The 1998 edition of Tirreno-Adriatico started with dark skies and an even fouler mood. During a rainy opener around the pretty tourist town of Sorrento, there were several crashes.
A young Paolo Bettini ended up in the local hospital, and the bunch protested about the treacherous, narrow roads and barriers with protruding feet. Before this commotion, the race’s biggest star abandoned: an overweight and feverish Jan Ullrich called it quits after 30 kilometres.
On day two, an innocuous stage between Sorrento and the seaside resort of Baia Domizia, everything went from bad to worse.
Forty-seven kilometres from the finish, there were two simultaneous crashes on rain-slicked roads: one near the front of the pack, another in the middle. The road through the village of Calvi Vecchia was filled with stricken bikes and bodies: Riso Scotti rider Alessandro Spezialetti broke his femur; three others called it quits.
Eighteen breakaways were already away when this happened; another 17 took off from the crash scene, including world champion Laurent Brochard, and caught up.
Defending champion Roberto Petito and peloton elder statesman Maurizio Fondriest chased, shouting in vain at them to slow down. Mapei capitano Michele Bartoli asked for the race to be neutralised to allow those behind to get back on; the organisers refused.
“We’re not animals,” Bartoli told La Gazzetta dello Sport after the race. “When 100 riders end up on the ground, the solidarity of the bunch should be natural … I could have gone and caught up with the leaders, but I’d have felt like a worm.” Later, the behaviour of the breakaways came under scrutiny; fugitives Claudio Chiappucci and Jan Svorada claimed they were unaware of the seriousness of the crash behind.
In front, Erik Zabel sprinted to the stage win (above), helped by having four Telekom team-mates with him. Meanwhile, the peloton held a go-slow protest at the lack of neutralisation; it was rumoured that a few riders had spat at the jury and race directors after the crash. In Baia Domizia, they symbolically stopped just before the finish line, with Bartoli and Fondriest standing front and centre. “Where is the professionalism? Who is teaching young guys how to behave in cycling?” Fondriest railed.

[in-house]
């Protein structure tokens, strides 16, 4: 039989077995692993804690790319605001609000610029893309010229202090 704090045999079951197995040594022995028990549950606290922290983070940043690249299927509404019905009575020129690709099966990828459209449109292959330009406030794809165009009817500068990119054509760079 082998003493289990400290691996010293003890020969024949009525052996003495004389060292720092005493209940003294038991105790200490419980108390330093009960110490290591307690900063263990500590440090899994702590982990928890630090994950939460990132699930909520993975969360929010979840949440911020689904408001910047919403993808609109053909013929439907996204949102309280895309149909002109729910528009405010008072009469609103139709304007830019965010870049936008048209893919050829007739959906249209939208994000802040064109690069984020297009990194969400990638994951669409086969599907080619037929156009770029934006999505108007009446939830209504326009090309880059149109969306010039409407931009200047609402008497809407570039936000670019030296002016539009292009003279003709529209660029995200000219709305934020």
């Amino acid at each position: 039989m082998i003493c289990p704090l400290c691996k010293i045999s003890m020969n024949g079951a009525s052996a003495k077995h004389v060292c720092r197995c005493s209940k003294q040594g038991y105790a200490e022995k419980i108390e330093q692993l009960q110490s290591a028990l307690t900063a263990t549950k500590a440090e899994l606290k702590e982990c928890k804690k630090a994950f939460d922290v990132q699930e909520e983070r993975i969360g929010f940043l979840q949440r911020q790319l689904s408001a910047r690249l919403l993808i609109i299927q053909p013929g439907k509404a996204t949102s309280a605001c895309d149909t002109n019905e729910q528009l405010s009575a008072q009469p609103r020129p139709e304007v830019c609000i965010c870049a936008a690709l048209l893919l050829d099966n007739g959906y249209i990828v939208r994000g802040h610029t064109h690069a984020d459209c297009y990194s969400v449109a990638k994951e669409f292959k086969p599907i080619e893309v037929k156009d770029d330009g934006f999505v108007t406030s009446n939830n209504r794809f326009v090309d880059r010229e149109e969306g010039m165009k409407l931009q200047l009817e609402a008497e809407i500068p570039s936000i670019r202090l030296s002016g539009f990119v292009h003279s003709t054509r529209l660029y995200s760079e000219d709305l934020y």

The Spanish president of the UCI jury, Roberto Coca Cuellar, upped the time limit to 26’15”, 25% of the maximum time, due to the adverse weather conditions, but that still only allowed for sixteen more riders to squeeze inside the cut.
The commissaires took a dim view of the rebels: following the rules, they disqualified all 125 riders who were fuori tempo. Race director Carmine Castellano, added fuel to the inferno, quipping: “I only need three riders [left] to fill a podium.” He added that they were considering banning some riders from future Gazzetta races due to their behaviour.
Some directeur sportifs were prepared to give the day’s prize money to charity, so long as the bunch was reinstated. A few of the mutineers turned up at Sessa Aurunca for stage three, ready to race, expecting an organisational U-turn. No way. As UCI boss Hein Verbruggen added that week: “Rules are rules … The riders gambled and lost. The jury, not the riders, is the boss.”
So, two-thirds of the 184-strong field were excluded, including big names Bartoli, Fondriest, Gianni Bugno, Davide Rebellin and Mario Cipollini. Saeco and Mercatone Uno did not have a single rider left in the race; several teams only had a lone man remaining. As they say in Italy, che casino: what a mess.
Twenty years on, what does Maurizio Fondriest make of it all? “We shouldn’t have gone slow and got time cut. It was a mistake on the part of the riders,” he reflects. “Sometimes when something like that happens in a race, you are too taken by the moment and make rash decisions.”
And so, Tirreno-Adriatico limped east with a truncated field of fifty. By its conclusion in Benedetto del Tronto six days later, only 47 remained: star turn Brochard abandoned after riding into the back of a braking team car while returning from a natural break.
Casino’s Swiss veteran Rolf Jaermann won the race, holding onto a four-second lead over Franco Ballerini.
As for the rebels, what did they do for the rest of the week? “We went training, but it wasn’t the same as racing,” Fondriest says.
That was borne out by the form and fitness of Erik Zabel: the German won Tirreno-Adriatico’s last two stages, then added a second Milan-Sanremo (pictured above) to his palmares a few days later.